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The second someone is accused of a crime, they are no longer human and thus dont qualify for human rights. The only people who care about giving these monsters rights are bleeding heart LIEberals

This is what most Americans believe lol

 
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Such care would also include mental health care, to get to the root of why they did what they did, and to remove the triggers. In addition care to help prevent them becoming institutionalised. That way their reoffend rate would be minimal once they were released.

The end result is the state does not wind up paying for their room and board the rest of their lives, and they can safely return to society once their term is up.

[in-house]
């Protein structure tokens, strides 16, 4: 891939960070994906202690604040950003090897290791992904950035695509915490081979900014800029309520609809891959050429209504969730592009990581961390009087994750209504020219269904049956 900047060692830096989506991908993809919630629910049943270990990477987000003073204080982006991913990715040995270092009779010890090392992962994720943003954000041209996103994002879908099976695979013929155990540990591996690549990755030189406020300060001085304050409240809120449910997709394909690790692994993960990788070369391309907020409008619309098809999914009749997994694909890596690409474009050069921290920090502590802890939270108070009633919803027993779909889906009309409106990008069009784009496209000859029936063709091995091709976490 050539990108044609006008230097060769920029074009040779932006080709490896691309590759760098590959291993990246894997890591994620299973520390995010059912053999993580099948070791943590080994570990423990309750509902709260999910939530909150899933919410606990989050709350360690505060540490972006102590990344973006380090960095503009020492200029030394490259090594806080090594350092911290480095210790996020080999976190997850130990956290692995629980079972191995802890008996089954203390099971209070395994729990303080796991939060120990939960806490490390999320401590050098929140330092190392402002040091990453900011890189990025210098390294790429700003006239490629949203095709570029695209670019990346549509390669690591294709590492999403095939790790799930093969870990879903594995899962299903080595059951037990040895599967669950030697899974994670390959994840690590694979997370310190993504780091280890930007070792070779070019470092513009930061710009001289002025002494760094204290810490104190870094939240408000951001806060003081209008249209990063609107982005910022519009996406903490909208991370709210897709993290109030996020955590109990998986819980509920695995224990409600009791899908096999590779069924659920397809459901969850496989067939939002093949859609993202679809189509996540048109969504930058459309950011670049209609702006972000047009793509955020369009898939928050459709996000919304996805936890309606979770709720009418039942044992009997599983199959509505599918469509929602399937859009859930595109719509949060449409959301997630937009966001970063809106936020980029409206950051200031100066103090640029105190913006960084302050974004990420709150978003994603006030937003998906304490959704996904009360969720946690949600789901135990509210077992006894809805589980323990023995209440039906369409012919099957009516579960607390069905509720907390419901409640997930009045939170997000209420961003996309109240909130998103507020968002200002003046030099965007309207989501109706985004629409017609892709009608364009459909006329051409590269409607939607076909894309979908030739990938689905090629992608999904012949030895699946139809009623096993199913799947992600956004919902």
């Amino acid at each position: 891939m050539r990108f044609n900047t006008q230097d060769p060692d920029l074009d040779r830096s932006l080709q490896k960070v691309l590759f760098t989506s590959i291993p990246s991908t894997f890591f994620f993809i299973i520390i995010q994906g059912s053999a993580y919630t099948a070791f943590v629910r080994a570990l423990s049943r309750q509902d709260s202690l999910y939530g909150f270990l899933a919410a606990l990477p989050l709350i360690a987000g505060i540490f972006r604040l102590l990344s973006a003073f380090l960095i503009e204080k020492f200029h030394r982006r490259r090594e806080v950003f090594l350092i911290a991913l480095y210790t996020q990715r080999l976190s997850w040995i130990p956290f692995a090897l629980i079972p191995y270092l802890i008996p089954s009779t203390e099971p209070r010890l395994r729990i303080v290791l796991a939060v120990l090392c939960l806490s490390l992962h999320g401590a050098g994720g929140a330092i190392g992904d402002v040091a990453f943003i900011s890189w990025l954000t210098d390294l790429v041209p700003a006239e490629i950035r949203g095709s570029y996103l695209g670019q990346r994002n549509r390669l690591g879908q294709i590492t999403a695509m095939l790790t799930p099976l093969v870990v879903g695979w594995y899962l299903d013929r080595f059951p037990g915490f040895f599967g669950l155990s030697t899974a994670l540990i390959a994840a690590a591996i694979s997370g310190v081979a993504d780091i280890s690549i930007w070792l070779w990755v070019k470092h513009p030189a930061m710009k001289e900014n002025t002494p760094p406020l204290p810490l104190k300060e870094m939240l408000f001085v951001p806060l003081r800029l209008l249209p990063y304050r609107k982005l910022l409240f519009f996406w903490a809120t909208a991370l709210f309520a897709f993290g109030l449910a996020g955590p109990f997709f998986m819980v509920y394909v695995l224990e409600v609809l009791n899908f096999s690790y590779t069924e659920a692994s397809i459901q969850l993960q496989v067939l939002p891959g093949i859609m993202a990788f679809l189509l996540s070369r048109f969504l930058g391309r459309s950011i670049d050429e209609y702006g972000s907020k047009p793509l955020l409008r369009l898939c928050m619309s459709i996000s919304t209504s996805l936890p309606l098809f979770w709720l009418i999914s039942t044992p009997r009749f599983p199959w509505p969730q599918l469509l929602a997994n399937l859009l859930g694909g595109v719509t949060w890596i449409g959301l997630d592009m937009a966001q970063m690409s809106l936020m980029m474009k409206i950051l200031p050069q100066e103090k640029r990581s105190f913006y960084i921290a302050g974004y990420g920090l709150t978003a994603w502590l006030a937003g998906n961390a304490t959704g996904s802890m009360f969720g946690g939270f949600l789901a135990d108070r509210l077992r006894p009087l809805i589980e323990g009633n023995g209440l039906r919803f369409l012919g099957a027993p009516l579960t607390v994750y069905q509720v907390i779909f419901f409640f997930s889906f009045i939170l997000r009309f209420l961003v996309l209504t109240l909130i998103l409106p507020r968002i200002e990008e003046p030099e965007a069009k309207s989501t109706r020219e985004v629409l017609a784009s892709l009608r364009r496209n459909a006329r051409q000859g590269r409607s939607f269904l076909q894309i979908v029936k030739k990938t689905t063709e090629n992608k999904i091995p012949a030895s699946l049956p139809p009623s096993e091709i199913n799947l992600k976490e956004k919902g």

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Prisoners should get punished for what they know they did. Fairly and rightly. However, you shouldn’t degrade them inhumanely when there is an option to actually care for their well being. It isn’t a reward and a leniency when you are caring for their health. It is the right to do, really. People are people, and people make mistakes. We all have choices and we all mess up. No one is perfect. It is hypocrisy to let harm or unreasonable injury let loose on those prisoners, especially under the eyes and awareness of the law. We should look at them as people, not as evil doers who should suffer like they would in hell. In order to keep sanity alive, we have to leave prisons and prisons, and leave moral punishment of pain out of it. Now, murders are a whole different story. They get injured, they get help. To them they don’t really care, just they grin at the fact that they cannot die, thus giving them an opportunity to some how escape. There is a fine line between a serial killer and someone who’s in jail. We shouldn’t be blind about giving help to the serial killer, but we shouldn’t be blind about not giving help to the person who’s in jail. Substantially, there should be a small hospital apart of almost every prison. But there shouldn’t be a hospital for a serial killer. Maybe just one doctor, and/or a psychiatrist to assist just in case.